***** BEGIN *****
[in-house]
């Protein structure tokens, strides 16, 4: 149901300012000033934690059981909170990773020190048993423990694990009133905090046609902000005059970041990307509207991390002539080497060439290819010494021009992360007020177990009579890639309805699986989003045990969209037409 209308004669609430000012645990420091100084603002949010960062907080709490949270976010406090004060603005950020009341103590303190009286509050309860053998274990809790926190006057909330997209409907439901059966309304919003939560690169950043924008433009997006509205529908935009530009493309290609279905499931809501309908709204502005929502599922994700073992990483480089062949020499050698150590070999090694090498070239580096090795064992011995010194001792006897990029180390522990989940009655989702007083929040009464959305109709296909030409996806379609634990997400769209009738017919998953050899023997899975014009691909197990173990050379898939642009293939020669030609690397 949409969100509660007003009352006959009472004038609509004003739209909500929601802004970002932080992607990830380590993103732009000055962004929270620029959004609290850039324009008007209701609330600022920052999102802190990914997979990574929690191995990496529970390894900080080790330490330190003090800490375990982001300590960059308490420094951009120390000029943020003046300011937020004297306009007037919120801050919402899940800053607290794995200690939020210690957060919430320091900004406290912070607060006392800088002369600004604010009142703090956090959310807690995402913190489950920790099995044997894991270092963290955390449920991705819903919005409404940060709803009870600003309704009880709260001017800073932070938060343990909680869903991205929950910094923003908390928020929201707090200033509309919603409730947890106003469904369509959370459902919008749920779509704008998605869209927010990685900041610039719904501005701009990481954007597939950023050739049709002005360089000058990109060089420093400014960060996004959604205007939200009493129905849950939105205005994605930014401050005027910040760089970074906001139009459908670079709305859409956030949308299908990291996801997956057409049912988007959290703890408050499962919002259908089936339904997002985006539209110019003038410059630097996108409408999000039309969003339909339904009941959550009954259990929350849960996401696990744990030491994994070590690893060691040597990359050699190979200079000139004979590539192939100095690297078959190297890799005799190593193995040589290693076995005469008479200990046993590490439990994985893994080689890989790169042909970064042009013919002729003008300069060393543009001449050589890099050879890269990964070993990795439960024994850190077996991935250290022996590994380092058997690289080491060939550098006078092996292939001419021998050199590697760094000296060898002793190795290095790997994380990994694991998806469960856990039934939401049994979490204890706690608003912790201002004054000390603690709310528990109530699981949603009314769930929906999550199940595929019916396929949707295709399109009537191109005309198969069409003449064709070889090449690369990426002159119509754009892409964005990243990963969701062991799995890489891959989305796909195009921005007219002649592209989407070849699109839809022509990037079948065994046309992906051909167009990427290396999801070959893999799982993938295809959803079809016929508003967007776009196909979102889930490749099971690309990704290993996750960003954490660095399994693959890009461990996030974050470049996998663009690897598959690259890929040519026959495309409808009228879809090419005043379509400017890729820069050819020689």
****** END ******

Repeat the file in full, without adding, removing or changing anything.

[in-house]
């Protein structure tokens, strides 16, 4: 149901300012000033934690059981909170990773020190048993423990694990009133905090046609902000005059970041990307509207991390002539080497060439290819010494021009992360007020177990009579890639309805699986989003045990969209037409 209308004669609430000012645990420091100084603002949010960062907080709490949270976010406090004060603005950020009341103590303190009286509050309860053998274990809790926190006057909330997209409907439901059966309304919003939560690169950043924008433009997006509205529908935009530009493309290609279905499931809501309908709204502005929502599922994700073992990483480089062949020499050698150590070999090694090498070239580096090795064992011995010194001792006897990029180390522990989940009655989702007083929040009464959305109709296909030409996806379609634990997400769209009738017919998953050899023997899975014009691909197990173990050379898939642009293939020669030609690397 949409969100509660007003009352006959009472004038609509004003739209909500929601802004970002932080992607990830380590993103732009000055962004929270620029959004609290850039324009008007209701609330600022920052999102802190990914997979990574929690191995990496529970390894900080080790330490330190003090800490375990982001300590960059308490420094951009120390000029943020003046300011937020004297306009007037919120801050919402899940800053607290794995200690939020210690957060919430320091900004406290912070607060006392800088002369600004604010009142703090956090959310807690995402913190489950920790099995044997894991270092963290955390449920991705819903919005409404940060709803009870600003309704009880709260001017800073932070938060343990909680869903991205929950910094923003908390928020929201707090200033509309919603409730947890106003469904369509959370459902919008749920779509704008998605869209927010990685900041610039719904501005701009990481954007597939950023050739049709002005360089000058990109060089420093400014960060996004959604205007939200009493129905849950939105205005994605930014401050005027910040760089970074906001139009459908670079709305859409956030949308299908990291996801997956057409049912988007959290703890408050499962919002259908089936339904997002985006539209110019003038410059630097996108409408999000039309969003339909339904009941959550009954259990929350849960996401696990744990030491994994070590690893060691040597990359050699190979200079000139004979590539192939100095690297078959190297890799005799190593193995040589290693076995005469008479200990046993590490439990994985893994080689890989790169042909970064042009013919002729003008300069060393543009001449050589890099050879890269990964070993990795439960024994850190077996991935250290022996590994380092058997690289080491060939550098006078092996292939001419021998050199590697760094000296060898002793190795290095790997994380990994694991998806469960856990039934939401049994979490204890706690608003912790201002004054000390603690709310528990109530699981949603009314769930929906999550199940595929019916396929949707295709399109009537191109005309198969069409003449064709070889090449690369990426002159119509754009892409964005990243990963969701062991799995890489891959989305796909195009921005007219002649592209989407070849699109839809022509990037079948065994046309992906051909167009990427290396999801070959893999799982993938295809959803079809016929508003967007776009196909979102889930490749099971690309990704290993996750960003954490660095399994693959890009461990996030974050470049996998663009690897598959690259890929040519026959495309409808009228879809090419005043379509400017890729820069050819020689």